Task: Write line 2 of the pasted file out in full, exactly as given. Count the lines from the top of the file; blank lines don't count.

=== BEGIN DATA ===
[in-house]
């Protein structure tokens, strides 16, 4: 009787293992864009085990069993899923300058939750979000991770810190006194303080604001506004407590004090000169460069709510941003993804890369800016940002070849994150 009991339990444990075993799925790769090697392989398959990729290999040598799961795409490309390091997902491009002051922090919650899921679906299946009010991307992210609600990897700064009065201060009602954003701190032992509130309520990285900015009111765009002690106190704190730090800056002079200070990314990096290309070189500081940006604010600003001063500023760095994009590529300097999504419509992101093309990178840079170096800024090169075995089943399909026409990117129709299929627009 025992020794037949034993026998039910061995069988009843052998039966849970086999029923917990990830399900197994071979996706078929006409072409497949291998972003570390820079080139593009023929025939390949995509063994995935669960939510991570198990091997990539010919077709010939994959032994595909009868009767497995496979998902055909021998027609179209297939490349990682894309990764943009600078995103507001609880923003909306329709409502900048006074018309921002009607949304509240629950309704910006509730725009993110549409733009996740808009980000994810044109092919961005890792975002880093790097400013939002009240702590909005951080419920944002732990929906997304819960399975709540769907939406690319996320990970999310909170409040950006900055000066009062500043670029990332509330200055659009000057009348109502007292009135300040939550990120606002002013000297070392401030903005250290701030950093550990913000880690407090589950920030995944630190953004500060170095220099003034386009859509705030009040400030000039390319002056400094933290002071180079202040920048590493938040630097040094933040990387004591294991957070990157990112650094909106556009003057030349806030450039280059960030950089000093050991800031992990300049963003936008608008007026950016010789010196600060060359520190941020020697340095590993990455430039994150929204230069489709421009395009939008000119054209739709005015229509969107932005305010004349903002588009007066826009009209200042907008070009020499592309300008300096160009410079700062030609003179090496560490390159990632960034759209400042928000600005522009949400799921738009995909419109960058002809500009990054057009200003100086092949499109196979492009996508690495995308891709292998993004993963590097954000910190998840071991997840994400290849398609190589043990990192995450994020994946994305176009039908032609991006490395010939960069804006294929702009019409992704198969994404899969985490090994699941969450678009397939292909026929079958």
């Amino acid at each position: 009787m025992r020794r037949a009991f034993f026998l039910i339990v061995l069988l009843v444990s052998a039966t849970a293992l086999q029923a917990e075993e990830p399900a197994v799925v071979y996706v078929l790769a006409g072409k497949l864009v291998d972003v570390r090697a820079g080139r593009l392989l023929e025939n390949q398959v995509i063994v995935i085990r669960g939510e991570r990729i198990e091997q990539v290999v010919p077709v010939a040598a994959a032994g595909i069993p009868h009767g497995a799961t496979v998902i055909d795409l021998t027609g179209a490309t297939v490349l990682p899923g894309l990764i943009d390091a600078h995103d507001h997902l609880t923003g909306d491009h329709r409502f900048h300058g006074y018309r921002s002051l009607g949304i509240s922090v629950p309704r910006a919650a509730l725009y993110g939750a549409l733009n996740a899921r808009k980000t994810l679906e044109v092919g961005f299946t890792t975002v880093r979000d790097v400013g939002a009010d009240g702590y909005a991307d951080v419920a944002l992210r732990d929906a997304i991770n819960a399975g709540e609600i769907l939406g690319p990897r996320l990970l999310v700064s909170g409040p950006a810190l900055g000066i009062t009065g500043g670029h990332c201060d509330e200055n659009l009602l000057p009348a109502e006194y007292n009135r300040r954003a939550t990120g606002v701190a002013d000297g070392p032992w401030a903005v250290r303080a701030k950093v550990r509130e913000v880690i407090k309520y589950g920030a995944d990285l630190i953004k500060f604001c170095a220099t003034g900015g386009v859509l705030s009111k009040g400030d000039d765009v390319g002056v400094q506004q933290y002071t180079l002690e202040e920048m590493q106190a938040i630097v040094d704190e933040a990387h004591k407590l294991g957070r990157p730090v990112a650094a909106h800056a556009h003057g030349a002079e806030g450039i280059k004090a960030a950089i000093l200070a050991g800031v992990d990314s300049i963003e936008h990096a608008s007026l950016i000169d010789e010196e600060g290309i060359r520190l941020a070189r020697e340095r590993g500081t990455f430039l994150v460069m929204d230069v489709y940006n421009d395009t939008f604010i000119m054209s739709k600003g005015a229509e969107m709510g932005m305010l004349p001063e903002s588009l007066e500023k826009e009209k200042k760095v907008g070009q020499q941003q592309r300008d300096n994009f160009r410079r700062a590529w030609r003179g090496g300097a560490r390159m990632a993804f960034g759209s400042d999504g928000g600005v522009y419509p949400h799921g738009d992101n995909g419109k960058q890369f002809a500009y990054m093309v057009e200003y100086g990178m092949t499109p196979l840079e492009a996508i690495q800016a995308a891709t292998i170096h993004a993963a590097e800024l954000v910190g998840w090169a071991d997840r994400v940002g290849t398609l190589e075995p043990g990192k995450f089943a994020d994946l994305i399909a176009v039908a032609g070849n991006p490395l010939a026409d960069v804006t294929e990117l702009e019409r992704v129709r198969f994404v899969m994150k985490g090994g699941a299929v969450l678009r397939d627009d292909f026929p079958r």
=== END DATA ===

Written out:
């Protein structure tokens, strides 16, 4: 009787293992864009085990069993899923300058939750979000991770810190006194303080604001506004407590004090000169460069709510941003993804890369800016940002070849994150 009991339990444990075993799925790769090697392989398959990729290999040598799961795409490309390091997902491009002051922090919650899921679906299946009010991307992210609600990897700064009065201060009602954003701190032992509130309520990285900015009111765009002690106190704190730090800056002079200070990314990096290309070189500081940006604010600003001063500023760095994009590529300097999504419509992101093309990178840079170096800024090169075995089943399909026409990117129709299929627009 025992020794037949034993026998039910061995069988009843052998039966849970086999029923917990990830399900197994071979996706078929006409072409497949291998972003570390820079080139593009023929025939390949995509063994995935669960939510991570198990091997990539010919077709010939994959032994595909009868009767497995496979998902055909021998027609179209297939490349990682894309990764943009600078995103507001609880923003909306329709409502900048006074018309921002009607949304509240629950309704910006509730725009993110549409733009996740808009980000994810044109092919961005890792975002880093790097400013939002009240702590909005951080419920944002732990929906997304819960399975709540769907939406690319996320990970999310909170409040950006900055000066009062500043670029990332509330200055659009000057009348109502007292009135300040939550990120606002002013000297070392401030903005250290701030950093550990913000880690407090589950920030995944630190953004500060170095220099003034386009859509705030009040400030000039390319002056400094933290002071180079202040920048590493938040630097040094933040990387004591294991957070990157990112650094909106556009003057030349806030450039280059960030950089000093050991800031992990300049963003936008608008007026950016010789010196600060060359520190941020020697340095590993990455430039994150929204230069489709421009395009939008000119054209739709005015229509969107932005305010004349903002588009007066826009009209200042907008070009020499592309300008300096160009410079700062030609003179090496560490390159990632960034759209400042928000600005522009949400799921738009995909419109960058002809500009990054057009200003100086092949499109196979492009996508690495995308891709292998993004993963590097954000910190998840071991997840994400290849398609190589043990990192995450994020994946994305176009039908032609991006490395010939960069804006294929702009019409992704198969994404899969985490090994699941969450678009397939292909026929079958």